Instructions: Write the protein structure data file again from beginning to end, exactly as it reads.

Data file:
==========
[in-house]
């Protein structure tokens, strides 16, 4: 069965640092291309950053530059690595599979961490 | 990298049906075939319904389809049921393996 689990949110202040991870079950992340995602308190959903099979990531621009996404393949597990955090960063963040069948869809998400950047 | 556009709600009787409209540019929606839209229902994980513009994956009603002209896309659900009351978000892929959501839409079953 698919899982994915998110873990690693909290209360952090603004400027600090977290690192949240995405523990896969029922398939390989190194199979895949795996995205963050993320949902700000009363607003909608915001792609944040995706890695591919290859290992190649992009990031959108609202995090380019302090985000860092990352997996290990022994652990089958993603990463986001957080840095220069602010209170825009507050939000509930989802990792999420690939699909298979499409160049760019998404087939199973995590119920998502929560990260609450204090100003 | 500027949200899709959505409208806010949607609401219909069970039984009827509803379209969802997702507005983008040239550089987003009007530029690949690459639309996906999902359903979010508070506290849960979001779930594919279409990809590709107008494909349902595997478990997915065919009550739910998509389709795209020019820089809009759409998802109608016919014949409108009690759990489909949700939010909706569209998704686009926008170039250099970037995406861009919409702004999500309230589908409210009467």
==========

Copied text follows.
[in-house]
């Protein structure tokens, strides 16, 4: 069965640092291309950053530059690595599979961490 | 990298049906075939319904389809049921393996 689990949110202040991870079950992340995602308190959903099979990531621009996404393949597990955090960063963040069948869809998400950047 | 556009709600009787409209540019929606839209229902994980513009994956009603002209896309659900009351978000892929959501839409079953 698919899982994915998110873990690693909290209360952090603004400027600090977290690192949240995405523990896969029922398939390989190194199979895949795996995205963050993320949902700000009363607003909608915001792609944040995706890695591919290859290992190649992009990031959108609202995090380019302090985000860092990352997996290990022994652990089958993603990463986001957080840095220069602010209170825009507050939000509930989802990792999420690939699909298979499409160049760019998404087939199973995590119920998502929560990260609450204090100003 | 500027949200899709959505409208806010949607609401219909069970039984009827509803379209969802997702507005983008040239550089987003009007530029690949690459639309996906999902359903979010508070506290849960979001779930594919279409990809590709107008494909349902595997478990997915065919009550739910998509389709795209020019820089809009759409998802109608016919014949409108009690759990489909949700939010909706569209998704686009926008170039250099970037995406861009919409702004999500309230589908409210009467």